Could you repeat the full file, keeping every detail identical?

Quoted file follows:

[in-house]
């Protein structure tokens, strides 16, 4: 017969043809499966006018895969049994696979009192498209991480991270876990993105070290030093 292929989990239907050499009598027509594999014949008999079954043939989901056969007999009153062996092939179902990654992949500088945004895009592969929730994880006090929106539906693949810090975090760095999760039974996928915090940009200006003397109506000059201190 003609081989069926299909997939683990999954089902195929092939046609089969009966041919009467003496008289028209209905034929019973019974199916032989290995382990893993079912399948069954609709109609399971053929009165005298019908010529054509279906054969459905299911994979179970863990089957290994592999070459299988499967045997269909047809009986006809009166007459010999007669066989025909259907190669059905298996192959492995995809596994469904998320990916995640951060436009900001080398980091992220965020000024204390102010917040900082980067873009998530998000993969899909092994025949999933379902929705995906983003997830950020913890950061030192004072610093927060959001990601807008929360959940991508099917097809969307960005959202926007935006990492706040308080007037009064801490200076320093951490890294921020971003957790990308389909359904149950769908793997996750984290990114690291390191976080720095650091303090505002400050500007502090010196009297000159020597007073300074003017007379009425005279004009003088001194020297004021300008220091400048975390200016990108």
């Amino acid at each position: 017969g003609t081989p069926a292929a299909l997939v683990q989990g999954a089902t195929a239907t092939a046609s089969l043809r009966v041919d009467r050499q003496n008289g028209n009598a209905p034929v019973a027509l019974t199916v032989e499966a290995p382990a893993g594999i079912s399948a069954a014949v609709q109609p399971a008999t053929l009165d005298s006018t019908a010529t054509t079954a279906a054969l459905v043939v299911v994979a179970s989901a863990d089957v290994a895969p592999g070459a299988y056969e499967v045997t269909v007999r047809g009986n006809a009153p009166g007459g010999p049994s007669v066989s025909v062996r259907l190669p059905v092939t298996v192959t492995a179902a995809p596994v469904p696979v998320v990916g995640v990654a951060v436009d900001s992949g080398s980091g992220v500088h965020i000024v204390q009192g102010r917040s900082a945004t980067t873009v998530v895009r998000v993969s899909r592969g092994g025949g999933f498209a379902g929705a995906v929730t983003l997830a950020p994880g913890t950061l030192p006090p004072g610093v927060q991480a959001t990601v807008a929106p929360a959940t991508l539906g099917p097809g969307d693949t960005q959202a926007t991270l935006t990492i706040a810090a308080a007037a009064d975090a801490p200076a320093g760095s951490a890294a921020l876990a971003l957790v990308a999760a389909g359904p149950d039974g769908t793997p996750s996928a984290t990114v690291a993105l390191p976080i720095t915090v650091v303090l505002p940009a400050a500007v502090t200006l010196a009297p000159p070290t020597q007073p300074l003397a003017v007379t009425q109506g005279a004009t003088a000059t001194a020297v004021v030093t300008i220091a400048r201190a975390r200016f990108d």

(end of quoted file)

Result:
[in-house]
């Protein structure tokens, strides 16, 4: 017969043809499966006018895969049994696979009192498209991480991270876990993105070290030093 292929989990239907050499009598027509594999014949008999079954043939989901056969007999009153062996092939179902990654992949500088945004895009592969929730994880006090929106539906693949810090975090760095999760039974996928915090940009200006003397109506000059201190 003609081989069926299909997939683990999954089902195929092939046609089969009966041919009467003496008289028209209905034929019973019974199916032989290995382990893993079912399948069954609709109609399971053929009165005298019908010529054509279906054969459905299911994979179970863990089957290994592999070459299988499967045997269909047809009986006809009166007459010999007669066989025909259907190669059905298996192959492995995809596994469904998320990916995640951060436009900001080398980091992220965020000024204390102010917040900082980067873009998530998000993969899909092994025949999933379902929705995906983003997830950020913890950061030192004072610093927060959001990601807008929360959940991508099917097809969307960005959202926007935006990492706040308080007037009064801490200076320093951490890294921020971003957790990308389909359904149950769908793997996750984290990114690291390191976080720095650091303090505002400050500007502090010196009297000159020597007073300074003017007379009425005279004009003088001194020297004021300008220091400048975390200016990108």
């Amino acid at each position: 017969g003609t081989p069926a292929a299909l997939v683990q989990g999954a089902t195929a239907t092939a046609s089969l043809r009966v041919d009467r050499q003496n008289g028209n009598a209905p034929v019973a027509l019974t199916v032989e499966a290995p382990a893993g594999i079912s399948a069954a014949v609709q109609p399971a008999t053929l009165d005298s006018t019908a010529t054509t079954a279906a054969l459905v043939v299911v994979a179970s989901a863990d089957v290994a895969p592999g070459a299988y056969e499967v045997t269909v007999r047809g009986n006809a009153p009166g007459g010999p049994s007669v066989s025909v062996r259907l190669p059905v092939t298996v192959t492995a179902a995809p596994v469904p696979v998320v990916g995640v990654a951060v436009d900001s992949g080398s980091g992220v500088h965020i000024v204390q009192g102010r917040s900082a945004t980067t873009v998530v895009r998000v993969s899909r592969g092994g025949g999933f498209a379902g929705a995906v929730t983003l997830a950020p994880g913890t950061l030192p006090p004072g610093v927060q991480a959001t990601v807008a929106p929360a959940t991508l539906g099917p097809g969307d693949t960005q959202a926007t991270l935006t990492i706040a810090a308080a007037a009064d975090a801490p200076a320093g760095s951490a890294a921020l876990a971003l957790v990308a999760a389909g359904p149950d039974g769908t793997p996750s996928a984290t990114v690291a993105l390191p976080i720095t915090v650091v303090l505002p940009a400050a500007v502090t200006l010196a009297p000159p070290t020597q007073p300074l003397a003017v007379t009425q109506g005279a004009t003088a000059t001194a020297v004021v030093t300008i220091a400048r201190a975390r200016f990108d």